On October 21, 2005, Judge Grasso issued a warrant to search the boat "along with any and all persons present, as well as arriving at, departing from and located therein reasonably believed to be associated with this investigation." The warrant was issued as a no-knock warrant to protect the safety of officers executing the warrant. Heale's affidavit explained that co-defendant Pedro Garcia had served a twenty-year prison sentence for manslaughter and that Garcia's willingness to engage in violent behavior, when combined with the extremely tight quarters in the cabin of the thirty-two foot boat,*fn4 would endanger the safety of the officers if they were required to knock and announce their presence. Heale certified that the "element of surprise" inherent in a no-knock warrant was necessary for officer safety. Based upon those facts, Judge Grasso issued the requested no-knock warrant.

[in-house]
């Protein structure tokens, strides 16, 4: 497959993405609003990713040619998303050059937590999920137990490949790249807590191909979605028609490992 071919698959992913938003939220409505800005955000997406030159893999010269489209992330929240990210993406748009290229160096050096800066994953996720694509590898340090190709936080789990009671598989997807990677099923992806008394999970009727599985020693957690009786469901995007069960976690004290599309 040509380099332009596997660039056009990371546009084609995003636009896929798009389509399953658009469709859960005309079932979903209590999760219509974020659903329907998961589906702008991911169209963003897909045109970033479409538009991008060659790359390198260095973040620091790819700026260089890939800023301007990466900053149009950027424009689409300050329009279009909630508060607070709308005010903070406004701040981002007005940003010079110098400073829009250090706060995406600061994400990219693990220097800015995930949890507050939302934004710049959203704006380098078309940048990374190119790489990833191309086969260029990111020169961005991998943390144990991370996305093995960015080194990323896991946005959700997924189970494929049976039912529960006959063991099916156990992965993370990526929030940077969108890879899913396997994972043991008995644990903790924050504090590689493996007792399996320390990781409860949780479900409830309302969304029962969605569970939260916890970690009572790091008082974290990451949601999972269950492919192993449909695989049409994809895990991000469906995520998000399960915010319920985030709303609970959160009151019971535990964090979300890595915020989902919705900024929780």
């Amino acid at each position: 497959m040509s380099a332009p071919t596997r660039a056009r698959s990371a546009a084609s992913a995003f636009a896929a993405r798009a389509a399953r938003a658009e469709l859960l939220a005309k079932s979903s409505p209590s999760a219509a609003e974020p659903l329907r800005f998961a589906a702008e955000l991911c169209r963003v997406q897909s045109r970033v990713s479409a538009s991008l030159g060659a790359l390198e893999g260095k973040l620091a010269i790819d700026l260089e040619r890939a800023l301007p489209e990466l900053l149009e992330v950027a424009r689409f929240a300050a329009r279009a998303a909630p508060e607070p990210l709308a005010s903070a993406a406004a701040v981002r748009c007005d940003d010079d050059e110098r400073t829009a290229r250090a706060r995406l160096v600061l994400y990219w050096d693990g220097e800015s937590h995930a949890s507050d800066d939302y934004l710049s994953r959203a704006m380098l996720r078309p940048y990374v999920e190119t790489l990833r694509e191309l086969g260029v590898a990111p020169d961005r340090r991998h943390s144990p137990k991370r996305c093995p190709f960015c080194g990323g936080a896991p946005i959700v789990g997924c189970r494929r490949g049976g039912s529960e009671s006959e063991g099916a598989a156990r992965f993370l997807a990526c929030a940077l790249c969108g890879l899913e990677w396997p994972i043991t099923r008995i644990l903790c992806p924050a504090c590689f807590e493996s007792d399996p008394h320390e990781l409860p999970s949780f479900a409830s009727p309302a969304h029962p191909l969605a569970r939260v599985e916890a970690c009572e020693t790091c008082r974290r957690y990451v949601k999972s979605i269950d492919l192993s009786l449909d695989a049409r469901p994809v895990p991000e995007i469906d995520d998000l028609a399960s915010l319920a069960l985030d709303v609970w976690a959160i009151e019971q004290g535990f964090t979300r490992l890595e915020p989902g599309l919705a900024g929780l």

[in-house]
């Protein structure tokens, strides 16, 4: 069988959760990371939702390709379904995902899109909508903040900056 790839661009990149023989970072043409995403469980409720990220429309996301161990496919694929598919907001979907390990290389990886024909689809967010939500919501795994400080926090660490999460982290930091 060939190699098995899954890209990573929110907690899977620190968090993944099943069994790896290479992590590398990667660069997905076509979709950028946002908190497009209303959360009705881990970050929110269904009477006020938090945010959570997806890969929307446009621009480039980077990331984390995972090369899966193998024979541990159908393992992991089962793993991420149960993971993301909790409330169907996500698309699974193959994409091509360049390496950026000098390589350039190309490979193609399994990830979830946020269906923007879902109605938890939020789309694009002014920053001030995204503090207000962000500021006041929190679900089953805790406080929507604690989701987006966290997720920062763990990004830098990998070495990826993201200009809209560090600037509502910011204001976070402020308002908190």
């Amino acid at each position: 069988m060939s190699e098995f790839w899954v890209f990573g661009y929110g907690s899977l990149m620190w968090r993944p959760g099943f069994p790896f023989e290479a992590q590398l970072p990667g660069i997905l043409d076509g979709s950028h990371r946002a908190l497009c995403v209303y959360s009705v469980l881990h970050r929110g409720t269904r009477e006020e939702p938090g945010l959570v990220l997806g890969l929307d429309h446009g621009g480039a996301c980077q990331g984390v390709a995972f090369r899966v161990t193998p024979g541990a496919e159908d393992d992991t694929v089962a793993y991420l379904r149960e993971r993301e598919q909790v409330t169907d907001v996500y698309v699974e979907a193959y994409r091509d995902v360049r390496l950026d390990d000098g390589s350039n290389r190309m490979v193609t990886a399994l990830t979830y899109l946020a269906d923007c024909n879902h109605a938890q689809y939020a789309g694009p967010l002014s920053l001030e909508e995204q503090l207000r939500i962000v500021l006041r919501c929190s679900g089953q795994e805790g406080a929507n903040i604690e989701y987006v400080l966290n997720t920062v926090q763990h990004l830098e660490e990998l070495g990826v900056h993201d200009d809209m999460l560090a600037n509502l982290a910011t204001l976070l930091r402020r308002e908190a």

Approximately four hours after the judge issued the search warrant, investigators from the Ocean County Prosecutor's Office established undercover surveillance at the marina. Slightly more than one hour later, they observed Pedro Garcia and a female, later identified as defendant, enter a 1997 Acura automobile and turn onto Crabby Road and then proceed north on Route 166. By radio, Heale requested police from the South Toms River police department to intercept the Acura; this was accomplished approximately two-tenths of a mile from where the boat was docked. Heale never lost sight of the Acura from the time defendant and Pedro Garcia entered the car until it was stopped two-tenths of a mile later. Police officers directed Pedro Garcia to exit the vehicle, and showed him a copy of the search warrant for his boat.